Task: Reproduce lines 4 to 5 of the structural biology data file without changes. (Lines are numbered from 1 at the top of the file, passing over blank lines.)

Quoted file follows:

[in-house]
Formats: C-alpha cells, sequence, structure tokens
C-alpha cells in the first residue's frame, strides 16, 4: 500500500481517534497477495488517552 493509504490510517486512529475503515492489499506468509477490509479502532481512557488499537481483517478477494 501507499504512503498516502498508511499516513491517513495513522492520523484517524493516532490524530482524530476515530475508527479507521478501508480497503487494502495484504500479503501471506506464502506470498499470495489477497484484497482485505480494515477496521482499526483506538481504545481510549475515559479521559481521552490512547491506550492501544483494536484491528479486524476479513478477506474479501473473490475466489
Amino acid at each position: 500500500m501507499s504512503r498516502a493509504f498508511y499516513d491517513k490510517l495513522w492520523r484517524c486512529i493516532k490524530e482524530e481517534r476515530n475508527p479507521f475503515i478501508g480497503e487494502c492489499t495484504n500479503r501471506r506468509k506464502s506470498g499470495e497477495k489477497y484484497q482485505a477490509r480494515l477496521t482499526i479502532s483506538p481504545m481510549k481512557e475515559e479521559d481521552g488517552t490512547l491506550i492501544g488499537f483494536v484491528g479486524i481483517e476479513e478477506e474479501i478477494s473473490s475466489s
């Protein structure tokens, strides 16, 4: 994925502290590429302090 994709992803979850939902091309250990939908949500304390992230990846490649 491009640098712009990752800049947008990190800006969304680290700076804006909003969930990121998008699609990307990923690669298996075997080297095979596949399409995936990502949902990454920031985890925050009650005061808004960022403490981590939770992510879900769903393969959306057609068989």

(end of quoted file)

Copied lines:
Amino acid at each position: 500500500m501507499s504512503r498516502a493509504f498508511y499516513d491517513k490510517l495513522w492520523r484517524c486512529i493516532k490524530e482524530e481517534r476515530n475508527p479507521f475503515i478501508g480497503e487494502c492489499t495484504n500479503r501471506r506468509k506464502s506470498g499470495e497477495k489477497y484484497q482485505a477490509r480494515l477496521t482499526i479502532s483506538p481504545m481510549k481512557e475515559e479521559d481521552g488517552t490512547l491506550i492501544g488499537f483494536v484491528g479486524i481483517e476479513e478477506e474479501i478477494s473473490s475466489s
């Protein structure tokens, strides 16, 4: 994925502290590429302090 994709992803979850939902091309250990939908949500304390992230990846490649 491009640098712009990752800049947008990190800006969304680290700076804006909003969930990121998008699609990307990923690669298996075997080297095979596949399409995936990502949902990454920031985890925050009650005061808004960022403490981590939770992510879900769903393969959306057609068989």